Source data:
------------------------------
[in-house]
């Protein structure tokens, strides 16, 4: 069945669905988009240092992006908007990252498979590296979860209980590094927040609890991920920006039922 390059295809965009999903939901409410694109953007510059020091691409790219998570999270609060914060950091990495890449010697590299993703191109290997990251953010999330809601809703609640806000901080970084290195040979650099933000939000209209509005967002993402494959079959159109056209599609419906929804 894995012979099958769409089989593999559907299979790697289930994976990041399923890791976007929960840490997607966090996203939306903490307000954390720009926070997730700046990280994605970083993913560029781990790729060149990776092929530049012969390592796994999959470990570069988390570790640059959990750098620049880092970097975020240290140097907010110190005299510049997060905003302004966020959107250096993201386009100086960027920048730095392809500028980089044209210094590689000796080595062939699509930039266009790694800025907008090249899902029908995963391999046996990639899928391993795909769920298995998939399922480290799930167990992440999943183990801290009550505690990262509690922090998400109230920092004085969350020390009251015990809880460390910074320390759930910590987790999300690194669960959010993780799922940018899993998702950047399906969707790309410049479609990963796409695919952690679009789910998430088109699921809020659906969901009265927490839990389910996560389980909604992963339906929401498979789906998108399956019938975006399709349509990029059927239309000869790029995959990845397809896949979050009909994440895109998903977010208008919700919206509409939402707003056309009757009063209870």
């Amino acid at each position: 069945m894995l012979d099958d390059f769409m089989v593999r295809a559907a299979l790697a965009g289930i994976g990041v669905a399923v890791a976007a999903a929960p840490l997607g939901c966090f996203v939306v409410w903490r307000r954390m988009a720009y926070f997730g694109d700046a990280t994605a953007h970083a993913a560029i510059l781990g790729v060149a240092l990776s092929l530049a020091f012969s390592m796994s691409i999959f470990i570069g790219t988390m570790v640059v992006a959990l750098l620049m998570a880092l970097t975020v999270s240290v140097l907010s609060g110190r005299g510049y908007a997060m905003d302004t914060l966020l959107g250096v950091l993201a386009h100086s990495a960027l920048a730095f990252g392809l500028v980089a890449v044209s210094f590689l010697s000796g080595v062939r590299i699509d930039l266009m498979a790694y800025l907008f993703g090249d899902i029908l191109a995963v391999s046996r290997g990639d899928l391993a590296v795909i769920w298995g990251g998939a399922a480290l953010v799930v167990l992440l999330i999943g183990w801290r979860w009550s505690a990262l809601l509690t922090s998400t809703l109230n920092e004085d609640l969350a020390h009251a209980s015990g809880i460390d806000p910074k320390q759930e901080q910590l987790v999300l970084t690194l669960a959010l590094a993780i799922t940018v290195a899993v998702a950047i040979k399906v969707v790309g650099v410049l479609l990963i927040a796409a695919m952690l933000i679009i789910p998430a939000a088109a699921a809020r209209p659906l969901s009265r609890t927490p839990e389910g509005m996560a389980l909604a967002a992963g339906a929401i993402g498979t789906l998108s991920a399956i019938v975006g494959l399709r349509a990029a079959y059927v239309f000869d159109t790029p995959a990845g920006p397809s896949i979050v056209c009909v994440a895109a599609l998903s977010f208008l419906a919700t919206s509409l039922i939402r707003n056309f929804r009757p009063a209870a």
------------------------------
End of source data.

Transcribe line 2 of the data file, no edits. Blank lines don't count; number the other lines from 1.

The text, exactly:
């Protein structure tokens, strides 16, 4: 069945669905988009240092992006908007990252498979590296979860209980590094927040609890991920920006039922 390059295809965009999903939901409410694109953007510059020091691409790219998570999270609060914060950091990495890449010697590299993703191109290997990251953010999330809601809703609640806000901080970084290195040979650099933000939000209209509005967002993402494959079959159109056209599609419906929804 894995012979099958769409089989593999559907299979790697289930994976990041399923890791976007929960840490997607966090996203939306903490307000954390720009926070997730700046990280994605970083993913560029781990790729060149990776092929530049012969390592796994999959470990570069988390570790640059959990750098620049880092970097975020240290140097907010110190005299510049997060905003302004966020959107250096993201386009100086960027920048730095392809500028980089044209210094590689000796080595062939699509930039266009790694800025907008090249899902029908995963391999046996990639899928391993795909769920298995998939399922480290799930167990992440999943183990801290009550505690990262509690922090998400109230920092004085969350020390009251015990809880460390910074320390759930910590987790999300690194669960959010993780799922940018899993998702950047399906969707790309410049479609990963796409695919952690679009789910998430088109699921809020659906969901009265927490839990389910996560389980909604992963339906929401498979789906998108399956019938975006399709349509990029059927239309000869790029995959990845397809896949979050009909994440895109998903977010208008919700919206509409939402707003056309009757009063209870």